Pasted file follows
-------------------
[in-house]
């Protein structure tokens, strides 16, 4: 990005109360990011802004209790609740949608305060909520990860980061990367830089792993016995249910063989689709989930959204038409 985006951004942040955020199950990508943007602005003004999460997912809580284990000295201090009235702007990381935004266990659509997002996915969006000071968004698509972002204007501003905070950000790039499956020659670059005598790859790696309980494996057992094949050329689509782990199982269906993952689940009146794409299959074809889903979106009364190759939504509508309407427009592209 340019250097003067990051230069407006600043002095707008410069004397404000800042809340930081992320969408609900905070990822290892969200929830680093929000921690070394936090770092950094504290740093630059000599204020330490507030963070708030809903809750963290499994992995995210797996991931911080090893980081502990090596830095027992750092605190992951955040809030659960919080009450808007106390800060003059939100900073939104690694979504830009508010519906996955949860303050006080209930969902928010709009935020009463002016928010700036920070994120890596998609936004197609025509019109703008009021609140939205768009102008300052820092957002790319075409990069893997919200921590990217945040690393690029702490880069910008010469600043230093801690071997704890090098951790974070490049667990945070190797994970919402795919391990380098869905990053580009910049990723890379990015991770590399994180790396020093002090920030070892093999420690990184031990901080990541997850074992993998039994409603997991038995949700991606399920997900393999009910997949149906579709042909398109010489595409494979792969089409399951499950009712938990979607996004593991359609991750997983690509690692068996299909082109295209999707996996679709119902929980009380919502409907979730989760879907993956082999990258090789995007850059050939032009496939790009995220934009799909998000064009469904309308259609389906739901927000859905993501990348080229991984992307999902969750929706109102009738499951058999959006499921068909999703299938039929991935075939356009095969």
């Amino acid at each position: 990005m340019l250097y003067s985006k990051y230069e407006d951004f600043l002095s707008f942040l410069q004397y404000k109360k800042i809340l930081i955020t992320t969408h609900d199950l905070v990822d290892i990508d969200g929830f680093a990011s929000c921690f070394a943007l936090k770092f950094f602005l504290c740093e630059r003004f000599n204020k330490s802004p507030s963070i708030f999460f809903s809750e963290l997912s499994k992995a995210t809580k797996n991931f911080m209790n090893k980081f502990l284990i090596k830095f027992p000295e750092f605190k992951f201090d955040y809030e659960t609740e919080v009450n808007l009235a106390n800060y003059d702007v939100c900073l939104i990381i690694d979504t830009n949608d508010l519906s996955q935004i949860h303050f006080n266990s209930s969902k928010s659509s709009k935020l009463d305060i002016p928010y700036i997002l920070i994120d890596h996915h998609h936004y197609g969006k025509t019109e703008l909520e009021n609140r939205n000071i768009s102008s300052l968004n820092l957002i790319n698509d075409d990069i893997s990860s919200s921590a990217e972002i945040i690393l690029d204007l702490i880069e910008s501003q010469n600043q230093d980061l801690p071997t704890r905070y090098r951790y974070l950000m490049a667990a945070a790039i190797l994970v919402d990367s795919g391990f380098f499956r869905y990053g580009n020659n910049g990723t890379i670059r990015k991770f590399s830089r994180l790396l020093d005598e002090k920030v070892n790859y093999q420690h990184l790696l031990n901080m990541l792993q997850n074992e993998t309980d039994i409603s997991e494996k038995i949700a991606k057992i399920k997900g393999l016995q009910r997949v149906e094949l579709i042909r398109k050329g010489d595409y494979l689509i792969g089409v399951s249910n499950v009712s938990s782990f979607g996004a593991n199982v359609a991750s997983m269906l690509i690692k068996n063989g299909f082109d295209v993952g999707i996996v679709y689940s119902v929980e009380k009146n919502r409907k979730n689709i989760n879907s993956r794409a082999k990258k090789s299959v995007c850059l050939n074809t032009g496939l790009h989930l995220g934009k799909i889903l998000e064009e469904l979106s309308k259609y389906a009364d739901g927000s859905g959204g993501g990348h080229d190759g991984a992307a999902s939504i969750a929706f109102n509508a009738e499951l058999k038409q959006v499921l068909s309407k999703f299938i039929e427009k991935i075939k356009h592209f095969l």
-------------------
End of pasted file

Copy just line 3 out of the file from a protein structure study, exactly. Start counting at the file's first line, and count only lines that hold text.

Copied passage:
């Amino acid at each position: 990005m340019l250097y003067s985006k990051y230069e407006d951004f600043l002095s707008f942040l410069q004397y404000k109360k800042i809340l930081i955020t992320t969408h609900d199950l905070v990822d290892i990508d969200g929830f680093a990011s929000c921690f070394a943007l936090k770092f950094f602005l504290c740093e630059r003004f000599n204020k330490s802004p507030s963070i708030f999460f809903s809750e963290l997912s499994k992995a995210t809580k797996n991931f911080m209790n090893k980081f502990l284990i090596k830095f027992p000295e750092f605190k992951f201090d955040y809030e659960t609740e919080v009450n808007l009235a106390n800060y003059d702007v939100c900073l939104i990381i690694d979504t830009n949608d508010l519906s996955q935004i949860h303050f006080n266990s209930s969902k928010s659509s709009k935020l009463d305060i002016p928010y700036i997002l920070i994120d890596h996915h998609h936004y197609g969006k025509t019109e703008l909520e009021n609140r939205n000071i768009s102008s300052l968004n820092l957002i790319n698509d075409d990069i893997s990860s919200s921590a990217e972002i945040i690393l690029d204007l702490i880069e910008s501003q010469n600043q230093d980061l801690p071997t704890r905070y090098r951790y974070l950000m490049a667990a945070a790039i190797l994970v919402d990367s795919g391990f380098f499956r869905y990053g580009n020659n910049g990723t890379i670059r990015k991770f590399s830089r994180l790396l020093d005598e002090k920030v070892n790859y093999q420690h990184l790696l031990n901080m990541l792993q997850n074992e993998t309980d039994i409603s997991e494996k038995i949700a991606k057992i399920k997900g393999l016995q009910r997949v149906e094949l579709i042909r398109k050329g010489d595409y494979l689509i792969g089409v399951s249910n499950v009712s938990s782990f979607g996004a593991n199982v359609a991750s997983m269906l690509i690692k068996n063989g299909f082109d295209v993952g999707i996996v679709y689940s119902v929980e009380k009146n919502r409907k979730n689709i989760n879907s993956r794409a082999k990258k090789s299959v995007c850059l050939n074809t032009g496939l790009h989930l995220g934009k799909i889903l998000e064009e469904l979106s309308k259609y389906a009364d739901g927000s859905g959204g993501g990348h080229d190759g991984a992307a999902s939504i969750a929706f109102n509508a009738e499951l058999k038409q959006v499921l068909s309407k999703f299938i039929e427009k991935i075939k356009h592209f095969l």